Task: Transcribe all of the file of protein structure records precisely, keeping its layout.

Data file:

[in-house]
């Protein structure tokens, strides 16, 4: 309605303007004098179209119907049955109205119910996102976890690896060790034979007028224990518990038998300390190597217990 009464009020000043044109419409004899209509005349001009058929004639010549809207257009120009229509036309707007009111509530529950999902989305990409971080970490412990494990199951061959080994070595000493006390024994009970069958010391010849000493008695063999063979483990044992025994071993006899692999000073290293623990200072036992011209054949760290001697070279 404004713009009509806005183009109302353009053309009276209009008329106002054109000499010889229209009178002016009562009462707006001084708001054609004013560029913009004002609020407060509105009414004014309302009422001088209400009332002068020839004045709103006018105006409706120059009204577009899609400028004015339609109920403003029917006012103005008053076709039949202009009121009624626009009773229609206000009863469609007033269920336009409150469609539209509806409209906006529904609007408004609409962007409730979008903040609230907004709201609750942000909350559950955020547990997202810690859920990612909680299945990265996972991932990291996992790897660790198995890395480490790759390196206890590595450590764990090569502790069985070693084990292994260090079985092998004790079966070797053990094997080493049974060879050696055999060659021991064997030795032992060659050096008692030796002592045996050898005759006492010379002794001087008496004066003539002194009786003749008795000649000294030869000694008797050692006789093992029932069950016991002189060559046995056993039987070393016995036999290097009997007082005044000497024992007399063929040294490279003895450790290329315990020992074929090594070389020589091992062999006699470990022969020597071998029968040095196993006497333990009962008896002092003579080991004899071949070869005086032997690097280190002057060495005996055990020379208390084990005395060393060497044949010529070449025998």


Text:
[in-house]
């Protein structure tokens, strides 16, 4: 309605303007004098179209119907049955109205119910996102976890690896060790034979007028224990518990038998300390190597217990 009464009020000043044109419409004899209509005349001009058929004639010549809207257009120009229509036309707007009111509530529950999902989305990409971080970490412990494990199951061959080994070595000493006390024994009970069958010391010849000493008695063999063979483990044992025994071993006899692999000073290293623990200072036992011209054949760290001697070279 404004713009009509806005183009109302353009053309009276209009008329106002054109000499010889229209009178002016009562009462707006001084708001054609004013560029913009004002609020407060509105009414004014309302009422001088209400009332002068020839004045709103006018105006409706120059009204577009899609400028004015339609109920403003029917006012103005008053076709039949202009009121009624626009009773229609206000009863469609007033269920336009409150469609539209509806409209906006529904609007408004609409962007409730979008903040609230907004709201609750942000909350559950955020547990997202810690859920990612909680299945990265996972991932990291996992790897660790198995890395480490790759390196206890590595450590764990090569502790069985070693084990292994260090079985092998004790079966070797053990094997080493049974060879050696055999060659021991064997030795032992060659050096008692030796002592045996050898005759006492010379002794001087008496004066003539002194009786003749008795000649000294030869000694008797050692006789093992029932069950016991002189060559046995056993039987070393016995036999290097009997007082005044000497024992007399063929040294490279003895450790290329315990020992074929090594070389020589091992062999006699470990022969020597071998029968040095196993006497333990009962008896002092003579080991004899071949070869005086032997690097280190002057060495005996055990020379208390084990005395060393060497044949010529070449025998």